All systems go Monday morning Oct 26; but first a pump out! This allowed m/v Traveling Soul to get close since they’d begun from further north. 🙂 We could see each other on AIS which was good to know that our transmit and receive functions worked OK. The Bay was a tad rough but it improved with time and distance.
We zoomed along mostly at 12kts, wanting to make our anchorage at Dividing Creek before 5pm. Darn good thing the fuel came with the boat; we sure guzzled it up like drunken sailors on shore leave!
The PDQ differs from our Maine Cat in many ways; one being that the anchor windlass is only operated via a remote that plugs in just under a forward deck hatch. This means the one who is at the bow has to operate it, so I have a new job. But Russ gets to operate the remote, use the wash down hose and give me hand signals when it’s time to go! Maybe this would be a good time to drag out those headsets.
Tues was a 65nm day and we slowed our pace, one because we needed to conserve fuel and two, the Bay was at times more uncomfortable than Monday. Our fuel gauges indicated, as it turns out, that we had less fuel than actual. Until we filled up at Top Rack Marina at ICW SM 9 we had no way to know. The forward fuel tank is only used by the genset but the boat has a transfer system that allows you to move fuel back and forth between the forward (70 gal) tank and the stern (114 gal) tank. Good thing. Top Rack has fantastic fuel prices; $1.93 all in for diesel. Almost makes you feel good about owning a power cat :-). The marina’s on-site restaurant, Amber Lantern is where you can dine your dockage away; since the food and drinks are good; we did.
Our VHF radio arrived (long story, not our fault) and Russ got it re-installed the following day and yippee! It works. Did a bunch of housekeeping things and got ourselves set (marina has excellent Wi-fi) with some straggler to-dos. Traveling Soul arrived to keep us company and of course we enjoyed the Amber Lantern again and got caught up them re: all the typical cruiser topics.
Thursday’s weather was much nicer than rainy and windy Wed and we puttzed along at 7- 8kts. This stretch has a lock and a few opening bridges which were uneventful but tugs pushing barges were out in force.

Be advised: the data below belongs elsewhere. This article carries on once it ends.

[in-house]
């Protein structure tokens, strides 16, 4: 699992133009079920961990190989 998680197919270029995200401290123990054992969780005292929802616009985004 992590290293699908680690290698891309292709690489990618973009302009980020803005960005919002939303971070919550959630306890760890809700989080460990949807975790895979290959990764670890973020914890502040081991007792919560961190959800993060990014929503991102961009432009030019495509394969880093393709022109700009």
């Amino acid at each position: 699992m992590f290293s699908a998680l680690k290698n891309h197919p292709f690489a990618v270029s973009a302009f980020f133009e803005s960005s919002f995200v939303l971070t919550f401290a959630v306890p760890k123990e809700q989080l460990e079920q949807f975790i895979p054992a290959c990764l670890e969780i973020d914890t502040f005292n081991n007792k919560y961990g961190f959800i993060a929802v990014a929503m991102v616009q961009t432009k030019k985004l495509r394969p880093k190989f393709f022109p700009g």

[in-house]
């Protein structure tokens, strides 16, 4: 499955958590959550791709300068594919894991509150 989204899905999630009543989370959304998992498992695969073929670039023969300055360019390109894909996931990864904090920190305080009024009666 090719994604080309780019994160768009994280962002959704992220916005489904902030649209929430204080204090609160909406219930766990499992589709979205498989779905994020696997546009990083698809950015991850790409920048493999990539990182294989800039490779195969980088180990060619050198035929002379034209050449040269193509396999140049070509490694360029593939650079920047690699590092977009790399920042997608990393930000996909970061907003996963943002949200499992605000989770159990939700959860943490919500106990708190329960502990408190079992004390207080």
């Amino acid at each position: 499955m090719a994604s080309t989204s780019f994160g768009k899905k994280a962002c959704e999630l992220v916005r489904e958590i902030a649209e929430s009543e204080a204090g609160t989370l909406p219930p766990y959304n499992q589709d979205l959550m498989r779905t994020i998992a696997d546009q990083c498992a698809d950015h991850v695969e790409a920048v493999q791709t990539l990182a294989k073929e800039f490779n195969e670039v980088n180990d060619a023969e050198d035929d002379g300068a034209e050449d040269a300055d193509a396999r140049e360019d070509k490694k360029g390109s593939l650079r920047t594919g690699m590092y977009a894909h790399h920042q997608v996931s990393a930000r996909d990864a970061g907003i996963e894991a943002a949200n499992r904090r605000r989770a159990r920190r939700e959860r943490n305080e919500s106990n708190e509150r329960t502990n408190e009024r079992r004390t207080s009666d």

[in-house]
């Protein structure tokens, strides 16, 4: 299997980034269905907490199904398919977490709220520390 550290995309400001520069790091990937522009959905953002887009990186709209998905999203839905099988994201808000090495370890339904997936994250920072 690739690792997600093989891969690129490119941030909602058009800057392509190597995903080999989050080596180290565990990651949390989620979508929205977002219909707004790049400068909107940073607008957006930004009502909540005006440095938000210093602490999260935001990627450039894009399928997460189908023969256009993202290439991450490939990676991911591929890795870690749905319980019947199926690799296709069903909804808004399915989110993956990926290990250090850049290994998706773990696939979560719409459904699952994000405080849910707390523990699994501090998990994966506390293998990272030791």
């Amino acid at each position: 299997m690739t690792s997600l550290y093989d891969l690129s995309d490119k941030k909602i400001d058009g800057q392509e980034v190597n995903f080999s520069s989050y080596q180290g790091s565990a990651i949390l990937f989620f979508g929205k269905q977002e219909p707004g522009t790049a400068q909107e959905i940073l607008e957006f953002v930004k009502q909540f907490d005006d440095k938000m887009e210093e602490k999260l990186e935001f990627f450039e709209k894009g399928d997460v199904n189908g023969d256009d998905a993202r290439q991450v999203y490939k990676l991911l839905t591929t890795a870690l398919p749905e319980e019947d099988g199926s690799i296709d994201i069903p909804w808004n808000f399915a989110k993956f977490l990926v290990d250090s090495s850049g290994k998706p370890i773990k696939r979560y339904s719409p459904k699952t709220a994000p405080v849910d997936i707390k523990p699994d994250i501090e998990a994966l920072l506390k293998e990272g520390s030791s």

Most of the tug captains are great at communicating where they are, what they need to do and what they need you to do. They are usually more than accommodating and despite their huge size are relatively nimble.
Just after dark we got bombarded by what looked like fat blind mosquitoes; so loud Russ thought he heard rain drops- but no, just a million of these insects and half flew in when he opened the door! Out came the trusty wet/dry vac that we’ve been lugging around for years and bye-bye buggies.
Because we are a small boat, even 17ft of width (beam) doesn’t keep us from rockin’ and rolling when waves come at us broadside. Our solution is to do a PDQ maneuver and speed up from our usual 8kts to 12-13kts. At that speed we are on plane and zooming over the wave tops so they don’t have a chance to push us around! Had to cross Albemarle Sound that way, but moseying down the Alligator-Pungo Canal was about as calm and leisurely as you would want.
Saturday found us in Morehead City, NC (near Beaufort). Our friends Jim and Laurie (who we visited in Maine) were in the area (but not on s/v Magpie) and they stopped by to see our cozy cat. Dinner at Floyd’s 1921 House was a must and their southern-style menu with a twist is always a delight and choosing isn’t easy. Free dessert with a marina biz card. 🙂 What a tasty treat.
The weather forecast a couple of days ago was looking to keep us in Morehead, but Sunday looked good so we reluctantly moved ahead, missing Traveling Soul and more time with Magpie.
Further along is the Camp Lejeune Firing Range that when active, closes the ICW for hours at a time.
Sunday night found us docked at Swan Point Marina; a rustic owner-operated place that we thoroughly enjoyed. S/v Blue Dancer was there too. We’d met Don at Herrington during our 5 weeks there. He was headed down to Florida with plans to leave the boat for a short time over the holidays, fly back to Hawaii then return and pick up where he left off. We traded info; but learned that his trip ended (until Spring) at Swan Point; back to Hawaii for the entire winter. What a bummer; the best laid plans get altered in a flash, but I think he will be happier sailing around the Chesapeake than “doin’ the ditch.”
So a salty sailor comes over as we are setting lines and fenders and one of his questions is, “ So, why don’t you have a sailing cat?” Gosh but that is a good question. 🙂
Then a FP sailing cat, s/v Stellar arrived and suddenly our dinner plans for three (Don was about out of food) blossomed to include three more. The marina offers a courtesy car which we used for a grocery run and then for dinner. Getting to Rick’s Steakhouse and Sports Bar took two runs but we all piled in on the return trip, acting way too silly- as in any of our kids would be mortified.
A two-day stay switched to one when we (Russ that is) quickly decided to leave- hey what’s a little rain among cruisers? The day included a couple more skinny spots where you had to perform the correct dance around the buoys, a few rain episodes and the first opening bridge that we fit under by lowering our antenna.
The once little-known new mooring field at Carolina Beach is now popular and we picked up the last of nine (but room for a few more!!) mooring balls. Rain, rain and more rain kept us aboard but since best-ever Britt’s Donuts is closed for the season, why bother going ashore? Notice that we haven’t used our new dinghy yet?
Wednesday we’d continue south, but to where? Stay tuned for “as the bridges turn… or not” 🙂